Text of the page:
Fr. Jean-Pierre Couturier, left, was instrumental in saving this pipe organ and helping find it a new home at Montreal’s Sainte-Catherine-de-Sienne Parish. He is joined at its unveiling by technician Karl Raudsepp, Geneviève Soly, Karl Wilhelm, who built the organ, and Aldéo Jean, organist at its previous home, Très-Saint-Rédempteur. Photo courtesy Fr. Jean-Pierre Couturier

Persistence grants pipe organ a new life

  • December 6, 2023

A pipe organ made by lauded Quebec organ builder Karl Wilhelm has found a new home in Sainte-Catherine-de-Sienne, a small, neighbourhood parish church in Montreal.

Pastor Fr. Jean-Pierre Couturier was under orders from a “very persistent” woman to save the organ.

Until recently, the Italian-style, mechanical-action organ made in 1992 was housed at Très-Saint-Rédempteur Church in Montreal’s east end. Madame Françoise Blanchette had once regularly practiced on the instrument.

When the church was closed in 2019, Blanchette told Couturier, “Father, do something about that organ!”

Couturier followed her orders.

“To make an organ live, you need somebody taking care of it, and I thought I was the guy to be able to do it,” Couturier told The Catholic Register.

In the press Couturier is known as the “cobbler priest” because he spends his day off collecting and repairing shoes for the homeless. But his professional interests and background are musical. For over 40 years, Couturier has been active as both a performer and administrator in the classical music scene in Quebec. His musical roots began with the piano and harpsichord, and later Couturier trained as a vocalist and organist.

A founding member and twice president of LAUDEM, a Canadian association of liturgical musicians, Couturier was the administrative director of the Studio de musique ancienne de Montréal before entering the seminary in 1985.

The connections Couturier made over those years proved crucial in realizing his latest project.

“I was highly interested in this organ, but it has been months that I was trying to get attention on it and make sure something happens,” he said.

Aldéo Jean, the organist at Très-Saint-Rédempteur, had originally wanted to take the organ with him.

“Aldéo had the organ for 19 years and he was one of those who wanted the organ,” said Couturier. “But he couldn’t take it because the church where he is doesn’t have the acoustics or the room. It would have been a waste.”

Couturier needed to convince the Archdiocese of Montreal that Ste. Catherine was the appropriate location for the organ.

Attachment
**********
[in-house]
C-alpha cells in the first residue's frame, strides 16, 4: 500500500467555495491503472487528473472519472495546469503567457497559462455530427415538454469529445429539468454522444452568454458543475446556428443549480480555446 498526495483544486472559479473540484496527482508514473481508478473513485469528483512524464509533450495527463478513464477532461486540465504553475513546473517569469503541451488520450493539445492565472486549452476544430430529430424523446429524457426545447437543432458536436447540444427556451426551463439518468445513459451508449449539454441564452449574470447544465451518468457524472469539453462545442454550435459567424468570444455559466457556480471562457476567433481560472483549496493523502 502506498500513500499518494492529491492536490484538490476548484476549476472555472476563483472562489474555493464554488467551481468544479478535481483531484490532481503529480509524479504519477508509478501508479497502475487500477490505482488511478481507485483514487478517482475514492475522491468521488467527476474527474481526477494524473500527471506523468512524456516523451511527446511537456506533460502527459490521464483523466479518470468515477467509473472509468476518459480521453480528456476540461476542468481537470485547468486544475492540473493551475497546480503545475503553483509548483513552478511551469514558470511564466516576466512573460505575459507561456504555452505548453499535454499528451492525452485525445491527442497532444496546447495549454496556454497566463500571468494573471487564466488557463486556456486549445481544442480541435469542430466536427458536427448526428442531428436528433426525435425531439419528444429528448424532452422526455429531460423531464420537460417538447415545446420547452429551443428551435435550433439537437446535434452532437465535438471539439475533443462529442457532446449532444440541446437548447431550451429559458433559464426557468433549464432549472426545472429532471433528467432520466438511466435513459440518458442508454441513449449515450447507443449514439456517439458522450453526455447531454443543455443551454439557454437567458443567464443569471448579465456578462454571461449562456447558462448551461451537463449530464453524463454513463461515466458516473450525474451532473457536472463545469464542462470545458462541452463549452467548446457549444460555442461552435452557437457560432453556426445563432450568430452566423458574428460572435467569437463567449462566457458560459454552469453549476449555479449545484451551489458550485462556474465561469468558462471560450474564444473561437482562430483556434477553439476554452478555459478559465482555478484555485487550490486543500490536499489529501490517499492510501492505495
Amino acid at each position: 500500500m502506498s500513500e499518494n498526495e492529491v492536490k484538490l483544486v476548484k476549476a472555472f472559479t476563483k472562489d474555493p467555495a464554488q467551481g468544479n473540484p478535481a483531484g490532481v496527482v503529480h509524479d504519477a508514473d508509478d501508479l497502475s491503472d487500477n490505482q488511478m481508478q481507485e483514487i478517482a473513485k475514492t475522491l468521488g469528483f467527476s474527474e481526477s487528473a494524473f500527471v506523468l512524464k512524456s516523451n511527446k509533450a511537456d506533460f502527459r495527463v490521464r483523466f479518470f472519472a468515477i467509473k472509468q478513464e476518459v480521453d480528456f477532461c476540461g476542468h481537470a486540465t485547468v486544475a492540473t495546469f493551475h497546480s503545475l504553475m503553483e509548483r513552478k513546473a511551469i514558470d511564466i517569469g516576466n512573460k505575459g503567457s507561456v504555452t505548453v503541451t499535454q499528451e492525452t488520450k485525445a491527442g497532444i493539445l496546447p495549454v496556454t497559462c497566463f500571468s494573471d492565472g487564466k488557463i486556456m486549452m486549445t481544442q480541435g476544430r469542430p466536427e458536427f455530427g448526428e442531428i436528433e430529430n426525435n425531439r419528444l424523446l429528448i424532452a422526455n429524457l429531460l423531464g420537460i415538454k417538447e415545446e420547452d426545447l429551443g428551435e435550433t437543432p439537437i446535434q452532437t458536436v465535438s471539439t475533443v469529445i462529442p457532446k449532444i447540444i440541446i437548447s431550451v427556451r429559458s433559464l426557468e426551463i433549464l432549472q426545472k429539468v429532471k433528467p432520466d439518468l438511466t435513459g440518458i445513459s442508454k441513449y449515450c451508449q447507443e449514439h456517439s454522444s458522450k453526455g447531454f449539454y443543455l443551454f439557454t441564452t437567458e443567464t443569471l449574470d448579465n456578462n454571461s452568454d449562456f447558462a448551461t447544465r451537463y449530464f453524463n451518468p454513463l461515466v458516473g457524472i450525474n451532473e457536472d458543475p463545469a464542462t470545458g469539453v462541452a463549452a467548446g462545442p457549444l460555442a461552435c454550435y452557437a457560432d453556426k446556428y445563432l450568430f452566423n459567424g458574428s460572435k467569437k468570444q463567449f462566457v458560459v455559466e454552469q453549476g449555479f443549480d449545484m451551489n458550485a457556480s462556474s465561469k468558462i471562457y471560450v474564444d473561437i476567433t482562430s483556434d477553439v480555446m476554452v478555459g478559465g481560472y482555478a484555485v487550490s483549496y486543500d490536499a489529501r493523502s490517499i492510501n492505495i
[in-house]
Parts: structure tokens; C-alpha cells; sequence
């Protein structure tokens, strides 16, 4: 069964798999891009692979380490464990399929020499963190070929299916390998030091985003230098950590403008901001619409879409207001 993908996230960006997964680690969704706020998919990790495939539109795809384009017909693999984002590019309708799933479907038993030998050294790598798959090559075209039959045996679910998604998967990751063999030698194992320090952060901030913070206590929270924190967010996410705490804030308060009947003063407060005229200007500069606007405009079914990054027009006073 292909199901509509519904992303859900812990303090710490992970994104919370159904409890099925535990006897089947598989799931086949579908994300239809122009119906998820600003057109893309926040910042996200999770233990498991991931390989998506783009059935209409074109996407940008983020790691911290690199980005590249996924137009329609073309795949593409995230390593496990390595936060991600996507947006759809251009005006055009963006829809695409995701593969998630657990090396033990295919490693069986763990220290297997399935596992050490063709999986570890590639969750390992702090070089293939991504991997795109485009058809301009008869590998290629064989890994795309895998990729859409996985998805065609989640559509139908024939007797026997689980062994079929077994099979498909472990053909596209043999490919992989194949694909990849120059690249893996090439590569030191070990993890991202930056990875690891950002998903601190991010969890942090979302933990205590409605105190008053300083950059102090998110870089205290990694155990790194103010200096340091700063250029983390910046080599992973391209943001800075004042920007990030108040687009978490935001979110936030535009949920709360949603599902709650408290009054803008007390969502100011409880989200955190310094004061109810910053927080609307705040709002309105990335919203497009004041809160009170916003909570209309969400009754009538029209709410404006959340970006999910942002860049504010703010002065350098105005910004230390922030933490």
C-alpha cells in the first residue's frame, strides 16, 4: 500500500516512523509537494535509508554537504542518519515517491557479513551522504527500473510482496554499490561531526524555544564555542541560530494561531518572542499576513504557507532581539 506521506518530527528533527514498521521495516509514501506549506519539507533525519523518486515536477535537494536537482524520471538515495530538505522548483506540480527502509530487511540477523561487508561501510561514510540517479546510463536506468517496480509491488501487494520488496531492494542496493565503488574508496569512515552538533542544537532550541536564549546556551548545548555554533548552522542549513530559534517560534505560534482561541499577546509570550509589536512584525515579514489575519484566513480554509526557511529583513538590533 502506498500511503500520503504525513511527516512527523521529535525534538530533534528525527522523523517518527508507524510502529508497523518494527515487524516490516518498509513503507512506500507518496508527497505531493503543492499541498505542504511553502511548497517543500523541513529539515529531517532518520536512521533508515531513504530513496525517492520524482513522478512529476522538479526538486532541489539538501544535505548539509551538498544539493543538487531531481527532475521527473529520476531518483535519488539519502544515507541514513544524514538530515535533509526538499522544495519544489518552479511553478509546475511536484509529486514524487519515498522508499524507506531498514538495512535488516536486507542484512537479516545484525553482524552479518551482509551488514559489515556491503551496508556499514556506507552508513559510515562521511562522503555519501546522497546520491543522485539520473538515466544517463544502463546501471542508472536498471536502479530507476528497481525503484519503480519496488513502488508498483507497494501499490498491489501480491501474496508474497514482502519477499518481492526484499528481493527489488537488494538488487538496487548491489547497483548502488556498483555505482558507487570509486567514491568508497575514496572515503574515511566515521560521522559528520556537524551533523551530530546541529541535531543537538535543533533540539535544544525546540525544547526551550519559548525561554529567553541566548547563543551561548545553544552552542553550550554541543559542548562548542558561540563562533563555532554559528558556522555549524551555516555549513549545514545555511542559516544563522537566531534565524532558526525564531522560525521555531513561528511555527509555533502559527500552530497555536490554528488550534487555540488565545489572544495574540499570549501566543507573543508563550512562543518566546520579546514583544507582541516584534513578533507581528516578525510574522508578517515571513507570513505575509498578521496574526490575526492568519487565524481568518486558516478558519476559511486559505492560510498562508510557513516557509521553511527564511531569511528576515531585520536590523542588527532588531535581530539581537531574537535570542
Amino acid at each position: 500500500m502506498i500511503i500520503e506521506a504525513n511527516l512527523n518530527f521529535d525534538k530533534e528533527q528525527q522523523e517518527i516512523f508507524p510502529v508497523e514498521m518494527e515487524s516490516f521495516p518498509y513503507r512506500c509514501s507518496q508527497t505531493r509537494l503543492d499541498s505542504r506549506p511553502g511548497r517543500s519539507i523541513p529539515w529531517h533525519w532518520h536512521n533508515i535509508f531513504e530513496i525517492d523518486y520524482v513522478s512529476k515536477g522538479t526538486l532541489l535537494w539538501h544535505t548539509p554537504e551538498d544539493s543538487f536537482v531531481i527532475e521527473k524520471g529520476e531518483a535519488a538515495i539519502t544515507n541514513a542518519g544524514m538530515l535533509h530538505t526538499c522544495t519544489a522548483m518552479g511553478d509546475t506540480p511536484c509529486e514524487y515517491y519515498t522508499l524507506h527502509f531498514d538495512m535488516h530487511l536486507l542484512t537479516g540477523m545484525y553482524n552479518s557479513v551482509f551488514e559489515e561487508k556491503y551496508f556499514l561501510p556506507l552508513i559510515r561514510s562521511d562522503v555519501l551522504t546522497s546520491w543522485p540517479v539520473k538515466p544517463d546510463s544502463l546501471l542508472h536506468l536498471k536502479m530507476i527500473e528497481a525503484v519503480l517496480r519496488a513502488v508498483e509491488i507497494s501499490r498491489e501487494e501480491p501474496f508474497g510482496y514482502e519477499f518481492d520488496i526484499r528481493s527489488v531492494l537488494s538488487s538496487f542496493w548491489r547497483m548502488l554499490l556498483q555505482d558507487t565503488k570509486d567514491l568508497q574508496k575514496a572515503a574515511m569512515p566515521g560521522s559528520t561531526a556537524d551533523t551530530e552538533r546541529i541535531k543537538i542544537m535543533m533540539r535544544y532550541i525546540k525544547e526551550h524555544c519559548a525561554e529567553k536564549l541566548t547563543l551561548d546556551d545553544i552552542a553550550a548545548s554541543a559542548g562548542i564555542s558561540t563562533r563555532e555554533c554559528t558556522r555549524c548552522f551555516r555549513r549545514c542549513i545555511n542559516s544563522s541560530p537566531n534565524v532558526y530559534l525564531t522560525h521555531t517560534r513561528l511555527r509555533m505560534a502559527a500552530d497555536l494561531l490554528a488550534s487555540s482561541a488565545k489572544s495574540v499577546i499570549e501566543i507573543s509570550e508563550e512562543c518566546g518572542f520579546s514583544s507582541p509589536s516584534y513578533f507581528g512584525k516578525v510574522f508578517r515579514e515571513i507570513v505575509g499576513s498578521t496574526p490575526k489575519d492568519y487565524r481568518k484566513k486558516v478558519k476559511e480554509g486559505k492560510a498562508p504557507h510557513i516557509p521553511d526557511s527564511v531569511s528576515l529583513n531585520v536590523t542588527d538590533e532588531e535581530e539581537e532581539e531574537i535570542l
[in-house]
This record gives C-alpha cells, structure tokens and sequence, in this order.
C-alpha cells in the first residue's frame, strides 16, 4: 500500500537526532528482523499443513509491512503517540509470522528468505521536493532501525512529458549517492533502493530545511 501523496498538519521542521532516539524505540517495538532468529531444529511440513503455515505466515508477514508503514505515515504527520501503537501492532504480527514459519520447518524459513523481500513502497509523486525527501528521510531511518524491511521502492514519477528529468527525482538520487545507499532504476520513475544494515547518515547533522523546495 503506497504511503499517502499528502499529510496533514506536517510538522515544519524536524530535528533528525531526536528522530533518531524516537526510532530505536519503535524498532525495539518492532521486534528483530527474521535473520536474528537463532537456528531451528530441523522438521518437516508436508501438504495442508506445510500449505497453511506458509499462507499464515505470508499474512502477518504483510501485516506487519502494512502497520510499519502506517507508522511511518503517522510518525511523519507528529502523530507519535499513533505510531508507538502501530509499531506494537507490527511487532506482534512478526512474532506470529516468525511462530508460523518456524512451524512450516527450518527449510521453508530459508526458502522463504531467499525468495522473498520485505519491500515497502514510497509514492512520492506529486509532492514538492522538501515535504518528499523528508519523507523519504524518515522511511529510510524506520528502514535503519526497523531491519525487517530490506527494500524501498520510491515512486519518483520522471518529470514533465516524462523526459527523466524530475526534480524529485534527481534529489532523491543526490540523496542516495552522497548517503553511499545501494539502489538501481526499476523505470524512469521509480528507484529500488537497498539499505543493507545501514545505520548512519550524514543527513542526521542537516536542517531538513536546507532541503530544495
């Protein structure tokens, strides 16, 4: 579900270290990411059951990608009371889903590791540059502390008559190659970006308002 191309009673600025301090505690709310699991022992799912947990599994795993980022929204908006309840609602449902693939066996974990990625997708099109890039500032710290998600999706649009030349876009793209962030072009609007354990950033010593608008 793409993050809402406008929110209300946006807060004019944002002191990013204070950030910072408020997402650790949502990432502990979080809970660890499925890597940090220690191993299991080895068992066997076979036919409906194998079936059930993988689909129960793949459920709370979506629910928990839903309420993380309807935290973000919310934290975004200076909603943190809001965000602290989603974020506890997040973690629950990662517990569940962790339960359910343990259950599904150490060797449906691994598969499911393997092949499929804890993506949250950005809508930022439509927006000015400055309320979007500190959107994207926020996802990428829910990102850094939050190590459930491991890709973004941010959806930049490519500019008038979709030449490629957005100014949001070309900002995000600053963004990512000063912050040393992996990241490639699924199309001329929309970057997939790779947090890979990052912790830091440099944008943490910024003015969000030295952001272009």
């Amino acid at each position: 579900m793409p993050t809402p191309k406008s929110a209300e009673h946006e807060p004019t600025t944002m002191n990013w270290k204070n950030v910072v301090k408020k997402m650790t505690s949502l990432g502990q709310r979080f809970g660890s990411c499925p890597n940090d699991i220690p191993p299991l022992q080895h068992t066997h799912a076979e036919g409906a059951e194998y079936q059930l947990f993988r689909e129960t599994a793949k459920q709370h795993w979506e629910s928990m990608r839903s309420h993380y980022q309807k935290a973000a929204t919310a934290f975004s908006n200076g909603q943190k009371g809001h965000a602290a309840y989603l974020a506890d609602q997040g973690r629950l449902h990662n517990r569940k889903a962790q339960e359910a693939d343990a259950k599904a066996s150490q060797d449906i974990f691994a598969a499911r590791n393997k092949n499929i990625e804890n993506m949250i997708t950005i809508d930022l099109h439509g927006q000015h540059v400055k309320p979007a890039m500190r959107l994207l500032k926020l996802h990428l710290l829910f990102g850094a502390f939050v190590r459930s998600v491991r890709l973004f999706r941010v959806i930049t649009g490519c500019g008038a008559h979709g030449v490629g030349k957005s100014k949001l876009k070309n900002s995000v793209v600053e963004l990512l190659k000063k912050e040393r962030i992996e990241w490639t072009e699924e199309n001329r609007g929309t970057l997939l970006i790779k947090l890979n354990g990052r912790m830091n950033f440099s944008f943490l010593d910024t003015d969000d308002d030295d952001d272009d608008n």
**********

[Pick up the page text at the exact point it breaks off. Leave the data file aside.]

After receiving episcopal permission, he sent fundraising letters to “everyone I knew” in hopes of raising the $45,000 necessary to dismantle, reassemble and harmonize the instrument.

Faced with a hard deadline of July 1 for the removal of the organ after the building’s sale in 2023, Couturier ended up fronting some of the money himself.

The “why” behind all the money and effort is answered by the potential Couturier sees for the development of a culture and community around the organ.

“The idea of having this organ here is that this place becomes alive with more activities, a cultural place,” said Couturier.

“I even have hopes that organists would be interested to come and teach here. The whole idea is that there are very few people studying organ and getting involved in the beauty of the liturgy of the Catholic Church. That is one of the reasons I got involved in this project.”

That vision is already being realized.

On Nov. 26, in the presence of the organ builder Wilhelm and Karl Raudsepp, the technician responsible for accommodating the instrument to its new home, a celebratory concert was held at the church.

A week later a brass quintet performed and on Dec. 8 there was to be a participatory rendering of Handel’s Messiah.

“Choirs and organists from all over are expressing interest in coming to our little church,” said Couturier.

Ste. Catherine is a small parish that serves the French, Italian and African-immigrant population of the Montreal neighbourhood of Notre-Dame-de-Grace.

“We, of course, use the organ for our Sunday Masses. The organ is in the west transept and the choir sings across in the east transept. The parishioners are happy,” said Couturier.

The organ is the work of German-trained Wilhelm, who came to Canada in 1960 to work at Casavant Frères, a Quebec company that has been building organs since 1879.

Wilhelm set up his own business in 1966 and his instruments, known for their “very precise and light suspended mechanics,” can be found in churches, concert halls and music schools throughout North America.

“The organ brings a very high beauty to our church,” said Couturier.

Fundraising for the organ’s re-settlement to Ste. Catherine Church continues.

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